5 Gallon Fish Tank Guide, Light, Filter

A 5 gallon fish aquarium can add style and a sleek look to our homes and there are many styles and designs available.

Surprisingly, there are various kinds of fish and invertebrates that we can keep in an aquarium of this size.

Our guide below will explain everything we need to know about 5 gallon aquariums, from buying the right tank to storage advice, setting it up, and more…

What You Need to Know About a 5 Gallon Fish Aquarium

The 5 gallon aquarium is the smallest aquarium that we recommend for us to keep fish.
Due to the size of the aquarium, they require more care and maintenance when compared to larger aquariums.

This is because with smaller bodies of water, ammonia and other toxins can build up more quickly which can be toxic to our fish.

So, if we want to maintain a small aquarium, we must be prepared to do weekly water changes and monitor the water parameters closely.

Most of these aquariums are about 16 x 8 x 10 inches.

Due to the size of the tank and the limited number of fish we can keep in it, one of the more common options is to keep snails or shrimp .

5 Gallon Aquarium Equipment

At a minimum, we need filters and lights for our fish aquarium. Depending on the type of fish we choose, we may also need a heater .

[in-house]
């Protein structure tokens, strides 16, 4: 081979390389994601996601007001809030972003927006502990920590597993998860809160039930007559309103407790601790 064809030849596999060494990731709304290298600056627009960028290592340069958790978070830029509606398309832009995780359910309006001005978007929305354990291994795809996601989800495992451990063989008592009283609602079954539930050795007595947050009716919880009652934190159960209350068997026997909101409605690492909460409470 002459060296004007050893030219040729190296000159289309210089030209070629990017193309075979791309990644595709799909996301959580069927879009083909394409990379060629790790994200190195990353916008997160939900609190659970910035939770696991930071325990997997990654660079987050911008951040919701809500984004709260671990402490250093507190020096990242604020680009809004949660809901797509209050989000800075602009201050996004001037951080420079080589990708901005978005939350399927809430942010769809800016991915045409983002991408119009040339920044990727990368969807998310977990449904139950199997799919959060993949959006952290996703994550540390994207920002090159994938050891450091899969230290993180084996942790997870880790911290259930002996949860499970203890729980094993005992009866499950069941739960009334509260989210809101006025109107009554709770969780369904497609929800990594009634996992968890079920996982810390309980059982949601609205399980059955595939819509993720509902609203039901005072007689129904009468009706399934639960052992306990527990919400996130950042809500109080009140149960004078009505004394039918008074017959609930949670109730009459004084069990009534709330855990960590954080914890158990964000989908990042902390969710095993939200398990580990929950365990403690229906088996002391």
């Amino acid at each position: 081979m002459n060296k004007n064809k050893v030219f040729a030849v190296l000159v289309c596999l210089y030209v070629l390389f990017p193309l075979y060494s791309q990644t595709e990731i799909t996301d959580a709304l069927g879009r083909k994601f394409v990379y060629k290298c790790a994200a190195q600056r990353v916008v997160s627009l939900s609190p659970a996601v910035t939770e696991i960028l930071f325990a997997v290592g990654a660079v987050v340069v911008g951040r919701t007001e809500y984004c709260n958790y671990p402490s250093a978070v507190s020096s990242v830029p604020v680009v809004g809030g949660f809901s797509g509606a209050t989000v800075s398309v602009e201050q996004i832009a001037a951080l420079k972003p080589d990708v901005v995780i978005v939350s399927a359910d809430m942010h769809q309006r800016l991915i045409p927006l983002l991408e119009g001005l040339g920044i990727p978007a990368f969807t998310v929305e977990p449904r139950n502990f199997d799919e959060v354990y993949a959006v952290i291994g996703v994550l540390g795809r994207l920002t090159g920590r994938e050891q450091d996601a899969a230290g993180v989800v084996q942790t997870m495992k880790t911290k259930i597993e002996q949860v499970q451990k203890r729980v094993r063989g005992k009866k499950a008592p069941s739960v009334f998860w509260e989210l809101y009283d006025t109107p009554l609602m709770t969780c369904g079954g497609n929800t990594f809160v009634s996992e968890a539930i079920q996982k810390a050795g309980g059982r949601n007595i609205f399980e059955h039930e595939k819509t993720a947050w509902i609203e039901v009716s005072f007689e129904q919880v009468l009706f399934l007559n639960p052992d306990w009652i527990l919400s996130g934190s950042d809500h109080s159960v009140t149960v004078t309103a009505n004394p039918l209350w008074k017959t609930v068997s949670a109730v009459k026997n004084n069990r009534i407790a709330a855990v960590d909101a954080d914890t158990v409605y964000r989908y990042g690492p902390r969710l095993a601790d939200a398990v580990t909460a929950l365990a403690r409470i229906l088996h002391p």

A filter is required for an aquarium of this size – remember, the smaller the volume of water, the faster toxins can build up. The filter will remove toxins that are deadly to our fish and will also remove impurities from the water.

Ideally, our filters should use less powerful chemical, mechanical and biological agents – we don’t want to create strong currents in a small aquarium.


If we choose to keep tropical fish, we need a heater to ensure the water stays at a consistently warm temperature.

Most tropical aquariums should be heated to 75-80°F. Choosing to keep tropical fish will massively increase the number of species we can keep. The choice of tropical fish is much greater than that of cold water fish.


Aquarium lights have several different benefits:

Most importantly, they encourage and promote plant growth and help regulate the day/night cycle for our fish.

Second, they illuminate the aquarium so we can see better, i.e. enhancing the colors of the fish and plants.

The power and wattage of the lamp will depend on the species of fish and plants that we keep. Some plants prefer dim lighting, while others prefer brighter light.

Other Equipment

To complete the aquarium setup, we need substrate and decorations. Most people tend to use gravel or sandy substrates. Again, this depends on what fish we keep and what they are used to in their natural habitat.

Next, we can add plants and decorations. Live plants are very beneficial for fish aquariums because they produce oxygen and absorb the ammonia produced by our fish.

To keep the aquarium clean, we need to use a gravel siphon to remove large particles that have not been successfully cleaned by the filter. we also need algae magnets to clean the glass.

Once our aquarium is completely ready, we need to let it rest before adding the fish. We will discuss the setup of this aquarium, and the species of fish we can keep in an aquarium of this size.

5 Gallon Aquarium Preparation